I came in search of kingfishers but ended up studying their prey instead. Why? Well, I had been somewhat perplexed by the apparent scarcity of kingfishers on my local stretch of the River Devon.
In previous summers, I would regularly see these electric-blue missiles zooming up and down the river – but this year they have been absent. Perhaps, they were further downstream where the water flow is slower and small fish easier to find?
So, that’s where I ventured. The bankside vegetation was thick with Himalayan balsam, but I found a clearing and sat awhile by the gentle flowing water. In the shallow margins I could see a small fish tinged with red and blue. It was too far away to examine in detail with the naked eye, so I stepped back a bit so as to bring the wee fish into focus through my binoculars.
It was a male three-spined stickleback and what a fine looking fish too, resplendent in full breeding colours with a bright red throat and underbelly, a blue splash on the gill covers and iridescent green back. Although I couldn’t see any structure, somewhere nearby would be his tunnel-like nest constructed out of small plant fibres and bound together by sticky threads.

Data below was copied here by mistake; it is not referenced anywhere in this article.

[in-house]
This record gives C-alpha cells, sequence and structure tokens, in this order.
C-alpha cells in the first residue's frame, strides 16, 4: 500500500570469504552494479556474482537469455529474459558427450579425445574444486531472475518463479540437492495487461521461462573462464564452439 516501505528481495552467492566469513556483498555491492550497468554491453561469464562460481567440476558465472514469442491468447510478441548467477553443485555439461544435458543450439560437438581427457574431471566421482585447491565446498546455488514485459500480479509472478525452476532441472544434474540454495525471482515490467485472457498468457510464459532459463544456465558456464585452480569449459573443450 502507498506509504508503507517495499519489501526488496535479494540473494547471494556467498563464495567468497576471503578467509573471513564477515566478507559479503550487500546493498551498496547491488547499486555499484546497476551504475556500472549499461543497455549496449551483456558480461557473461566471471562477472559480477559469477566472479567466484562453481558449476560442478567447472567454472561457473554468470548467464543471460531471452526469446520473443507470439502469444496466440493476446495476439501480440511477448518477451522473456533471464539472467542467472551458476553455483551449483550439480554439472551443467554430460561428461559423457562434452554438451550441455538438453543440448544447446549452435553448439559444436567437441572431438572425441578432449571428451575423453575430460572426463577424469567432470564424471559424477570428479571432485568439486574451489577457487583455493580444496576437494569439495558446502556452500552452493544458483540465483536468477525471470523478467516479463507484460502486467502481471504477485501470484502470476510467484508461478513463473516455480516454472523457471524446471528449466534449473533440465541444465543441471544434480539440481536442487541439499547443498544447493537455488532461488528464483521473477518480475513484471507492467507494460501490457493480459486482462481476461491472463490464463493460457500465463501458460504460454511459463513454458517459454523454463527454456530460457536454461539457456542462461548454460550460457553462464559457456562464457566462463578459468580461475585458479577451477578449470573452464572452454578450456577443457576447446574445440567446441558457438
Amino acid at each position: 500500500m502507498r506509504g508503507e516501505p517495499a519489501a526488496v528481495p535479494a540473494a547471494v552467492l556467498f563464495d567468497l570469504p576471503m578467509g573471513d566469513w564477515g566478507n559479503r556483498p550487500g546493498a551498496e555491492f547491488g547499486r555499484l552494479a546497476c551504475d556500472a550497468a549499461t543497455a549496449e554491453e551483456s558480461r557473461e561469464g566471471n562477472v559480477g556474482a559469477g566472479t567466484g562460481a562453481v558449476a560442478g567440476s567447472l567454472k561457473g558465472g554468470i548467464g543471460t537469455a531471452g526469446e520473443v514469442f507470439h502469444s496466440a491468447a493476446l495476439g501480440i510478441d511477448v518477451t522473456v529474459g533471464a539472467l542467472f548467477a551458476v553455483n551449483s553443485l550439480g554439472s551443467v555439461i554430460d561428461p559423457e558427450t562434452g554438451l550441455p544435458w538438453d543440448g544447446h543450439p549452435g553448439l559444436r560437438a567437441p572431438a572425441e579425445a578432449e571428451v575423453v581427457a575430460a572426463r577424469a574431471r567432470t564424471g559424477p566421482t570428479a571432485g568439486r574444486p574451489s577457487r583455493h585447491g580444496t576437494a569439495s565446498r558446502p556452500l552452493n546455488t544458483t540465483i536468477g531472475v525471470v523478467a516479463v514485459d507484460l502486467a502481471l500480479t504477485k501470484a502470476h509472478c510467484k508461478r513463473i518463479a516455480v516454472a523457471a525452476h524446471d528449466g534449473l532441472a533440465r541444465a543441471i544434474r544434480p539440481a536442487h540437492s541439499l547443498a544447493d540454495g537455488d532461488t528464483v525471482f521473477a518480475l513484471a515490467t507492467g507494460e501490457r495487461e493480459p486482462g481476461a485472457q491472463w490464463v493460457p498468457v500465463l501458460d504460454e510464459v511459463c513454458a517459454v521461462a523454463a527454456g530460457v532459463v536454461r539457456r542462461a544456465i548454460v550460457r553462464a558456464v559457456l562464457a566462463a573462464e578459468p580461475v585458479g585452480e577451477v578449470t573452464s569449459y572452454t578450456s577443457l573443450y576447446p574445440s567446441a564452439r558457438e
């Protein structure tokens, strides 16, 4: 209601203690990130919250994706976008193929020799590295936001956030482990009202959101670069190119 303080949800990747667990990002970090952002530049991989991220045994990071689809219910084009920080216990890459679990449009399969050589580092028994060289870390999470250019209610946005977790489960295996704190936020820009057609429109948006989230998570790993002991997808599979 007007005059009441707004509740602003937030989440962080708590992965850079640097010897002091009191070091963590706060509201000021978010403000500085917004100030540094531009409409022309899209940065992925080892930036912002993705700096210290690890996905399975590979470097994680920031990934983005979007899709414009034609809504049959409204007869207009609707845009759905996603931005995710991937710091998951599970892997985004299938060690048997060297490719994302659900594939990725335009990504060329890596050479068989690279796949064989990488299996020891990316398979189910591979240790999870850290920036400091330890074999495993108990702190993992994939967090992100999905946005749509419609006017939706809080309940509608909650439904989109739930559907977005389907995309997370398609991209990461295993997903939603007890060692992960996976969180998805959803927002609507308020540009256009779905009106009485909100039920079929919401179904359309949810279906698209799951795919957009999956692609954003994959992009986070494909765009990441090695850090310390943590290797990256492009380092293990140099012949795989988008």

This was a stickleback with only one thing on his mind – to entice a female into this intricate little cocoon to lay her eggs. He does so by engaging in an elaborate zig-zagging courtship display where he shows off his striking colours like some miniature underwater peacock.
After the eggs have been deposited and fertilised in the nest, he will guard them like a hawk, fanning water over the precious clutch with his fins to ensure they are well oxygenated. Once hatched, the plucky male will continue to guard the fry until they have absorbed their yolk sacs and disperse.
The breeding season is a dangerous time for male sticklebacks, and whilst the three erectile spines on their backs will offer some protection, kingfishers still seem able to swallow these fish with ease.
I waited for a bit longer, but there was no sign of any kingfishers, so I made for home. As I traced my way along the bank edge I saw several dippers on the faster flowing stretches, which reminded me that they too are potential predators of sticklebacks, although I’m not sure how easily they could cope with the spines.
Earlier in the year I watched a dipper with a minnow it had caught. The dipper perched on a half-submerged tree branch by the side of the bank and repeatedly shook the small fish in a bid to disable it before swallowing.
Several times the dipper dropped the minnow into the water – its beak not really designed for grasping a slippery fish – but each time the bird plopped back into the river and retrieved it. This minnow would prove a nutritious meal and the dipper certainly had no intention of letting it go.
The three-spined stickleback is an adaptable fish that also occurs in estuaries and tidal rock pools. These marine living sticklebacks tend to be larger than those found in freshwater.